Epidemiological studies have been used to show associations between modifiable lifestyle habits and the incidence of breast cancer. Among such factors, a history of alcohol use has been reported in multiple studies and meta-analyses over the past decades. However, associative epidemiological studies that were interpreted as evidence that even moderate alcohol consumption increases breast cancer incidence have been controversial. In this review, we consider the literature on the relationship between moderate or heavy alcohol use, both in possible biological mechanisms and in variations in susceptibility due to genetic or epigenetic factors. We argue that there is a need to incorporate additional approaches to move beyond the associations that are reported in traditional epidemiological analyses and incorporate information on molecular pathologic signatures as a requirement to posit causal inferences. In particular, we point to the efforts of the transdisciplinary field of molecular pathological epidemiology (MPE) to evaluate possible causal relationships, if any, of alcohol consumption and breast cancer. A wider application of the principles of MPE to this field would constitute a giant step that could enhance our understanding of breast cancer and multiple modifiable risk factors, a step that would be particularly suited to the era of "personalized medicine".

03 May 2018 In Cancer
BACKGROUND: Racial disparities in the incidence of major cancers may be attributed to differences in the prevalence of established, modifiable risk factors such as obesity, smoking, physical activity and diet. METHODS: Data from a prospective cohort of 566,398 adults aged 50-71 years, 19,677 African-American and 450,623 Whites, was analyzed. Baseline data on cancer-related risk factors such as smoking, alcohol, physical activity and dietary patterns were used to create an individual adherence score. Differences in adherence by race, gender and geographic region were assessed using descriptive statistics, and Cox proportional hazards models were used to determine the association between adherence and cancer incidence. RESULTS: Only 1.5% of study participants were adherent to all five cancer-related risk factor guidelines, with marked race-, gender- and regional differences in adherence overall. Compared with participants who were fully adherent to all five cancer risk factor criteria, those adherent to one or less had a 76% increased risk of any cancer incidence (HR: 1.76, 95% CI: 1.70 - 1.82), 38% increased risk of breast cancer (HR: 1.38, 95% CI: 1.25 - 1.52), and doubled the risk of colorectal cancer (HR: 2.06, 95% CI: 1.84 - 2.29). However, risk of prostate cancer was lower among participants adherent to one or less compared with those who were fully adherent (HR: 0.79, 95% CI: 0.75 - 0.85). The proportion of cancer incident cases attributable to low adherence was higher among African-Americans compared with Whites for all cancers (21% vs. 19%), and highest for colorectal cancer (25%) regardless of race. CONCLUSION: Racial differences in the proportion of cancer incidence attributable to low adherence suggests unique opportunities for targeted cancer prevention strategies that may help eliminate racial disparities in cancer burden among older US adults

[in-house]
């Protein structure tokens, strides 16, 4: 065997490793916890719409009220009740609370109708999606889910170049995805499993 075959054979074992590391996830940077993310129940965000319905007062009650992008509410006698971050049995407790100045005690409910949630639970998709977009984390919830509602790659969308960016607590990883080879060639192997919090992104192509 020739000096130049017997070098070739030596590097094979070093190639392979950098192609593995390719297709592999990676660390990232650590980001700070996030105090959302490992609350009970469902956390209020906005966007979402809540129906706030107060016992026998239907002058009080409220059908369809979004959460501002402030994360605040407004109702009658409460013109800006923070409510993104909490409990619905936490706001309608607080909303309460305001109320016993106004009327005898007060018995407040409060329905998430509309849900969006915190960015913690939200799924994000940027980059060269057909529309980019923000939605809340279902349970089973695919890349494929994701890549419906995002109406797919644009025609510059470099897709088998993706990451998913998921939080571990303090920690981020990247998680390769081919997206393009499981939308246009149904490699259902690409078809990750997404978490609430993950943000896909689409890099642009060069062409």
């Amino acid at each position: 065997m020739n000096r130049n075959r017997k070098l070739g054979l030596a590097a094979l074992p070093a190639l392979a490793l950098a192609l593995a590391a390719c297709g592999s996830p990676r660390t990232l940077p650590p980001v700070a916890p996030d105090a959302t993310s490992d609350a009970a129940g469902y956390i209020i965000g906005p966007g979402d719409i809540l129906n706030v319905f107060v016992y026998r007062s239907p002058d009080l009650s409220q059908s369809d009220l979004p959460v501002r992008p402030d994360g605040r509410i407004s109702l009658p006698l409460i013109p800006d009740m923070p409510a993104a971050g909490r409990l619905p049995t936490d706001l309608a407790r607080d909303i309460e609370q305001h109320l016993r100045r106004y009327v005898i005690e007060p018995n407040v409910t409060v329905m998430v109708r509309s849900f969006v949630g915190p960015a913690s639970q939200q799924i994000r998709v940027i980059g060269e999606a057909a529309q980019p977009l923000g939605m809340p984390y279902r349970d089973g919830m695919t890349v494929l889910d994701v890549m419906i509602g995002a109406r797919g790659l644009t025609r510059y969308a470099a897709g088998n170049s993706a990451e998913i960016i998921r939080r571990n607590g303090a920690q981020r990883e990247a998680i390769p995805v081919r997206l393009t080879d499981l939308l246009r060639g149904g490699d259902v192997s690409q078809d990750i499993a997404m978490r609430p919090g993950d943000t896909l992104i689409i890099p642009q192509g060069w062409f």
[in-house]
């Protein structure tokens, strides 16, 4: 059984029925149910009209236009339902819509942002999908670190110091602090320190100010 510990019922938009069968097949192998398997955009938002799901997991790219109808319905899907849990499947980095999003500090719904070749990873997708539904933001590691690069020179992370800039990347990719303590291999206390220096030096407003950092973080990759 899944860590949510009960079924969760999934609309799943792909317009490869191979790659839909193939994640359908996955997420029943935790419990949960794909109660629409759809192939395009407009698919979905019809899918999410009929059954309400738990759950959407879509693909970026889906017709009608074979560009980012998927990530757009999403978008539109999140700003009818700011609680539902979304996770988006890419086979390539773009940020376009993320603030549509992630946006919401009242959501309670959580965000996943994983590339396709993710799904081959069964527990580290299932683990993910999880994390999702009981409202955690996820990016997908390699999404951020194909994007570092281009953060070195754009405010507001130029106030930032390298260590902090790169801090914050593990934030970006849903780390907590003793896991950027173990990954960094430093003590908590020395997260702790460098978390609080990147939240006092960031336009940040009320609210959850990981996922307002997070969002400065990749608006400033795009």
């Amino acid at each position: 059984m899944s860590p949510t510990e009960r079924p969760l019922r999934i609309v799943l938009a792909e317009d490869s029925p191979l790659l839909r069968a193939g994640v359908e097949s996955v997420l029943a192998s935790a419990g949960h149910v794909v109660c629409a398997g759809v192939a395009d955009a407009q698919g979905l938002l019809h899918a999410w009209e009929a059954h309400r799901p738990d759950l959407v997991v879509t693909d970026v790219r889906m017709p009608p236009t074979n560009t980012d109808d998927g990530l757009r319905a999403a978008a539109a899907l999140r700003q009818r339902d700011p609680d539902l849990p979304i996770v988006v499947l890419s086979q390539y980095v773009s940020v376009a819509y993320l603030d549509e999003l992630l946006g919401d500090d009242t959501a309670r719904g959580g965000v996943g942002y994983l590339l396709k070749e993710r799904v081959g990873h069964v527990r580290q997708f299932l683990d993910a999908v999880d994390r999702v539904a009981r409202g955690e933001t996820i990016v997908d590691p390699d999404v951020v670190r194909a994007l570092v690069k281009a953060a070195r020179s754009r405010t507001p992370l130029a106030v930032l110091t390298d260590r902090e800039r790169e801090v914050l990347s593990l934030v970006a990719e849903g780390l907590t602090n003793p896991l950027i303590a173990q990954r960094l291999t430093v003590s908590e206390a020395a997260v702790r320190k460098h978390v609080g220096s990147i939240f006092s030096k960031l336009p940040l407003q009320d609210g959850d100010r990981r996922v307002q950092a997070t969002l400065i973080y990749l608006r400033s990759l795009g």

Page 2 of 32

Disclaimer

The authors have taken reasonable care in ensuring the accuracy of the information herein at the time of publication and are not responsible for any errors or omissions. Read more on our disclaimer and Privacy Policy.